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How can I load a custom dll file in my web application? I tried following ways but its failing.

  • copied all required dlls in system32 folder and tried to load one of them in Servlet constructor System.loadLibrary
  • Copied required dlls in tomcat_home/shared/lib and tomcat_home/common/lib
  • all these dlls are in WEB-INF/lib of the web-application
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9 Answers 9

up vote 82 down vote accepted

In order for System.loadLibrary() to work, the library (on Windows, a DLL) must be in a directory somewhere on your PATH or on a path listed in the java.library.path system property (so you can launch Java like java -Djava.library.path=/path/to/dir).

Additionally, for loadLibrary(), you specify the base name of the library, without the .dll at the end. So, for /path/to/something.dll, you would just use System.loadLibrary("something").

You also need to look at the exact UnsatisfiedLinkError that you are getting. If it says something like:

Exception in thread "main" java.lang.UnsatisfiedLinkError: no foo in java.library.path

then it can't find the foo library (foo.dll) in your PATH or java.library.path. If it says something like:

Exception in thread "main" java.lang.UnsatisfiedLinkError: com.example.program.ClassName.foo()V

then something is wrong with the library itself in the sense that Java is not able to map a native Java function in your application to its actual native counterpart.

To start with, I would put some logging around your System.loadLibrary() call to see if that executes properly. If it throws an exception or is not in a code path that is actually executed, then you will always get the latter type of UnsatisfiedLinkError explained above.

As a sidenote, most people put their loadLibrary() calls into a static initializer block in the class with the native methods, to ensure that it is always executed exactly once:

class Foo {

    static {
        System.loadLibrary('foo');
    }

    public Foo() {
    }

}
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1  
By putting all dlls in System32 and using System.loadLibrary("something") worked. I was doing System.loadLibrary("something.dll") earlier. Why cant it load all dlls from WEB-INF? I guess it loads all jars by default. What can I do to load these dlls from WEB-INF directly instead of System32/specify them in java.library.path –  Ketan Khairnar Sep 10 '09 at 7:43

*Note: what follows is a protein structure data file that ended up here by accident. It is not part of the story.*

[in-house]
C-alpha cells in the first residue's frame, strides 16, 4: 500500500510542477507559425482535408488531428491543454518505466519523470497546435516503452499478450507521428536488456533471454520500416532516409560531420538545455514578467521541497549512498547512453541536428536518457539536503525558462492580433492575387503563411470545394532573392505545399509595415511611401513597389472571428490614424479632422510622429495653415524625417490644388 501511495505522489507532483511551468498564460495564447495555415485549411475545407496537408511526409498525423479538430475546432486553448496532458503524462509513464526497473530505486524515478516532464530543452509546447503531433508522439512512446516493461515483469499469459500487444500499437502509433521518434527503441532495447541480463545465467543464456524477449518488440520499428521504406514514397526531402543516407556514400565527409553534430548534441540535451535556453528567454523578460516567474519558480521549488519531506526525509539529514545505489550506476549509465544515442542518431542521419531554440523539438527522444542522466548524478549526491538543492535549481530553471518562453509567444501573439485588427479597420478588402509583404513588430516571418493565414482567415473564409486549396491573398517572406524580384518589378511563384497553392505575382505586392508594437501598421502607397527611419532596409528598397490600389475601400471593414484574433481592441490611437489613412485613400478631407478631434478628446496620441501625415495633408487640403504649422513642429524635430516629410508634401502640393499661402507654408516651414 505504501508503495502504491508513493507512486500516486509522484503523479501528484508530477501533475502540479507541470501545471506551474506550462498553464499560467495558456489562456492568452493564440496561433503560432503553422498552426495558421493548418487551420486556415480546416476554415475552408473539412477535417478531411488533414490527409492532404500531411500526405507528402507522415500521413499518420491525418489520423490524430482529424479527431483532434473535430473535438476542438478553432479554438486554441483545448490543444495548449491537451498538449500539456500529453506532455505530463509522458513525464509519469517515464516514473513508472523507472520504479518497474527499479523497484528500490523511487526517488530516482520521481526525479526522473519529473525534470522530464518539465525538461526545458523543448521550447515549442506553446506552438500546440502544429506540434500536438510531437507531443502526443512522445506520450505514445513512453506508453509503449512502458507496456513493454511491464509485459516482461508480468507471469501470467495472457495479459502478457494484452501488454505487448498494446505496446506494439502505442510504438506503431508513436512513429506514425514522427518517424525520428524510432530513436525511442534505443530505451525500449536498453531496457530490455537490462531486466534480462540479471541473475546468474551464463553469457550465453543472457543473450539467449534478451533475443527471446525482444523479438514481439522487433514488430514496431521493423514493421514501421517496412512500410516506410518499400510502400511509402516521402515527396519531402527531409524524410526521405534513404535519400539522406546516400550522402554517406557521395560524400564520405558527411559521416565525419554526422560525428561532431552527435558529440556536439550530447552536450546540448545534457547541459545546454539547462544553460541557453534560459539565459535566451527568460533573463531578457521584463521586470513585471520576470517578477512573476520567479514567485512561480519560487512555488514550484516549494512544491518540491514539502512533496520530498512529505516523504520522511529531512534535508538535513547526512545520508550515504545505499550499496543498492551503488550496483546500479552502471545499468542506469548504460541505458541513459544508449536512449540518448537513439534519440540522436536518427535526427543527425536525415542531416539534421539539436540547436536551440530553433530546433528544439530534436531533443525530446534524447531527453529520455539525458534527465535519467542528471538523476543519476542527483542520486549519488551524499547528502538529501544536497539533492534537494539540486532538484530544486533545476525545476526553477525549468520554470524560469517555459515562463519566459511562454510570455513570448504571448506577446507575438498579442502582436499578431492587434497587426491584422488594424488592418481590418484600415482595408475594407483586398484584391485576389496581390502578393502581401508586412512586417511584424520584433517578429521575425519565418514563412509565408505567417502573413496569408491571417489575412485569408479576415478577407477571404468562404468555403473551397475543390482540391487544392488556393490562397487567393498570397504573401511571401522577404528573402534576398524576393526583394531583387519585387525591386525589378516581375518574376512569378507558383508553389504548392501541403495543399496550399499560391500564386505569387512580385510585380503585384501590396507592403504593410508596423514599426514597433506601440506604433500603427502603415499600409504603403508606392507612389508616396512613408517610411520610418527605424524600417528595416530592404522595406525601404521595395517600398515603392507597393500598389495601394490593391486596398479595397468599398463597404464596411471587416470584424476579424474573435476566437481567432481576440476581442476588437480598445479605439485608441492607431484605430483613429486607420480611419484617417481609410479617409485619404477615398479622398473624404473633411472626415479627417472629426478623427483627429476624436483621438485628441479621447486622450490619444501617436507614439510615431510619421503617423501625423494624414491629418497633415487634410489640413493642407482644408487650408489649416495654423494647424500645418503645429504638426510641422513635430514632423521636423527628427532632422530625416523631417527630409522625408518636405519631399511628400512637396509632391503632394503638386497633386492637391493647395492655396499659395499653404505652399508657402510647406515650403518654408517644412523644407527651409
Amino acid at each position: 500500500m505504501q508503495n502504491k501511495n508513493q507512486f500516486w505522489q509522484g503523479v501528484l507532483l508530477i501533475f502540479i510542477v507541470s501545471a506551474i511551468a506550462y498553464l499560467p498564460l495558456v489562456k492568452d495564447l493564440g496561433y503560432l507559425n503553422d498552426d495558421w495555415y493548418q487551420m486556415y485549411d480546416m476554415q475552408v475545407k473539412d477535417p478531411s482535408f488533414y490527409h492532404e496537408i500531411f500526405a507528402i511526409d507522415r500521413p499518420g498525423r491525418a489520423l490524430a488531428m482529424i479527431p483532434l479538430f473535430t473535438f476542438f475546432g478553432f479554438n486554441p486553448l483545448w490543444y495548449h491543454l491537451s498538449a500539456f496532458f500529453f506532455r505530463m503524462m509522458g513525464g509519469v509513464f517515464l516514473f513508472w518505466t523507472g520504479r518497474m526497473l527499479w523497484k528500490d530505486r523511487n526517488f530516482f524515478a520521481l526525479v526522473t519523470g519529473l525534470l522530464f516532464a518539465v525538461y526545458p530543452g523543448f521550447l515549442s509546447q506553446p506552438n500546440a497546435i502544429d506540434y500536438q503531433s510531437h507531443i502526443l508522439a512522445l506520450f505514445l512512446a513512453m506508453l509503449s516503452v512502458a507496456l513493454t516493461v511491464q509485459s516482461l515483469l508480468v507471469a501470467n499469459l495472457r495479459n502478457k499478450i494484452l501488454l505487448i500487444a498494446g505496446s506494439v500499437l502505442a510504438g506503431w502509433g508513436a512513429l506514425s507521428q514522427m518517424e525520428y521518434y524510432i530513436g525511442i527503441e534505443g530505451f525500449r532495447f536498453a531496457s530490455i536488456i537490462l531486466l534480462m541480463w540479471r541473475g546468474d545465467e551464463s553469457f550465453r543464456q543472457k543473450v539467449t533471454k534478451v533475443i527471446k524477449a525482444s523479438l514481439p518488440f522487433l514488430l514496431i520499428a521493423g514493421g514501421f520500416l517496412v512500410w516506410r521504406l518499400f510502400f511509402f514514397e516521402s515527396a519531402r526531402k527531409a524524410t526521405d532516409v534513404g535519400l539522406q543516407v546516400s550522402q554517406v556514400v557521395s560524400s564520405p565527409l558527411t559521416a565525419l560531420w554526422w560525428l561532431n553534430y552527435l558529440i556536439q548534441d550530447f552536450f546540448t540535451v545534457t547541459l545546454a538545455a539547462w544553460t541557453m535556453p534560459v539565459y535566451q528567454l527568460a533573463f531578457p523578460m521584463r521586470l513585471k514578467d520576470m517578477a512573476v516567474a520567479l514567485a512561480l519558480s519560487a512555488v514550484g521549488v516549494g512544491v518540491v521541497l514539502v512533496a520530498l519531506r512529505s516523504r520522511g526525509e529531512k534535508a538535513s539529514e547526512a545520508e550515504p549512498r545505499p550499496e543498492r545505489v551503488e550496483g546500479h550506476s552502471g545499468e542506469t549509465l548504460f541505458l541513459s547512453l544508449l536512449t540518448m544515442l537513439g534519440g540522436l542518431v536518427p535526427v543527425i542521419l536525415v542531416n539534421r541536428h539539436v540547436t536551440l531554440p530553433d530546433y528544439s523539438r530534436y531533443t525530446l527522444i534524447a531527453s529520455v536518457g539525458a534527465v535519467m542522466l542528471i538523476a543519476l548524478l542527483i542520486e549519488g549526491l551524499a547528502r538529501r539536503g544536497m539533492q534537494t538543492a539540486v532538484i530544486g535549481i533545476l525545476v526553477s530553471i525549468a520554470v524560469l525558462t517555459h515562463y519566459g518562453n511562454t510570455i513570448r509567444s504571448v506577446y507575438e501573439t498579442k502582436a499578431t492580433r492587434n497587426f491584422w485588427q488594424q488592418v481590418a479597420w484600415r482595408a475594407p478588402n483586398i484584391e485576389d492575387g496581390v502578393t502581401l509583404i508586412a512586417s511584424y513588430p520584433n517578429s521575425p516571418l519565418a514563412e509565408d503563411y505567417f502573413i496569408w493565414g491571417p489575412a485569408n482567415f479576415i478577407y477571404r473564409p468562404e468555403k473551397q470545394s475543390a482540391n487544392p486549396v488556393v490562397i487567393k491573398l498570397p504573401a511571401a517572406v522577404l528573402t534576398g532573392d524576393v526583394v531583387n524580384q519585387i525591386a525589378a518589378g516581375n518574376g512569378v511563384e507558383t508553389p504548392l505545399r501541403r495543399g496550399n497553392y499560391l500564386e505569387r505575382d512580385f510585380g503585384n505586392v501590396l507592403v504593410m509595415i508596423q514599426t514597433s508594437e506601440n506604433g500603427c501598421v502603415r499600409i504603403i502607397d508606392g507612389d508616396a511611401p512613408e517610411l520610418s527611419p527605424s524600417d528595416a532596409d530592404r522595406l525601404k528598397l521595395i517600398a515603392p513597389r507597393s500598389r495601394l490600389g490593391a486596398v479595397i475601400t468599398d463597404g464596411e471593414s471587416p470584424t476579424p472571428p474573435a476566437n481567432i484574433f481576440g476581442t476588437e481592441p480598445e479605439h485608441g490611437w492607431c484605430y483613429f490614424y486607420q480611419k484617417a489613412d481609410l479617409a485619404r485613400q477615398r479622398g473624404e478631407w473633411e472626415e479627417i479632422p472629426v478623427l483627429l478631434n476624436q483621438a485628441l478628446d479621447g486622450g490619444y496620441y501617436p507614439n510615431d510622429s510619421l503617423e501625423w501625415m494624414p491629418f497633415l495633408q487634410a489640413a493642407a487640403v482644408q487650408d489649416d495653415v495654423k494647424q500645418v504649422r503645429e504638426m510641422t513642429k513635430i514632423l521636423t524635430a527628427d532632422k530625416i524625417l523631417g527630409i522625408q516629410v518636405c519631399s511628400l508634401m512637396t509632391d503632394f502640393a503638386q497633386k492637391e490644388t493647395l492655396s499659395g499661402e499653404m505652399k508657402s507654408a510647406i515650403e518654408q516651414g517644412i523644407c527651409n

I have added an answer for this. –  Philip Whitehouse Oct 19 '12 at 21:34
1  
+1 for the 'use "bla" instead of "bla.dll" for loadLibrary() remark-- very useful when you have no clue what you are doing wrong. –  Marnix Klooster Dec 6 '12 at 10:43
3  
On my system (Linux & java7), I need a lib prefix. So System.loadLibrary("foo") needs libfoo.so. –  kristianlm May 13 '13 at 13:12
    
Thanks. It worked for me when I updated "PATH" for windows so that it contains folder having *.so file. –  user613114 Feb 24 at 3:44

The original answer by Adam Batkin will lead you to a solution, but if you redeploy your webapp (without restarting your web container), you should run into the following error:

java.lang.UnsatisfiedLinkError: Native Library "foo" already loaded in another classloader
   at java.lang.ClassLoader.loadLibrary0(ClassLoader.java:1715)
   at java.lang.ClassLoader.loadLibrary(ClassLoader.java:1646)
   at java.lang.Runtime.load0(Runtime.java:787)
   at java.lang.System.load(System.java:1022)

This happens because the ClassLoader that originally loaded your DLL still references this DLL. However, your webapp is now running with a new ClassLoader, and because the same JVM is running and a JVM won't allow 2 references to the same DLL, you can't reload it. Thus, your webapp can't access the existing DLL and can't load a new one. So.... you're stuck.

Tomcat's ClassLoader documentation outlines why your reloaded webapp runs in a new isolated ClassLoader and how you can work around this limitation (at a very high level).

The solution is to extend Adam Batkin's solution a little:

   package awesome;

   public class Foo {

        static {
            System.loadLibrary('foo');
        }

        // required to work with JDK 6 and JDK 7
        public static void main(String[] args) {
        }

    }

Then placing a jar containing JUST this compiled class into the TOMCAT_HOME/lib folder.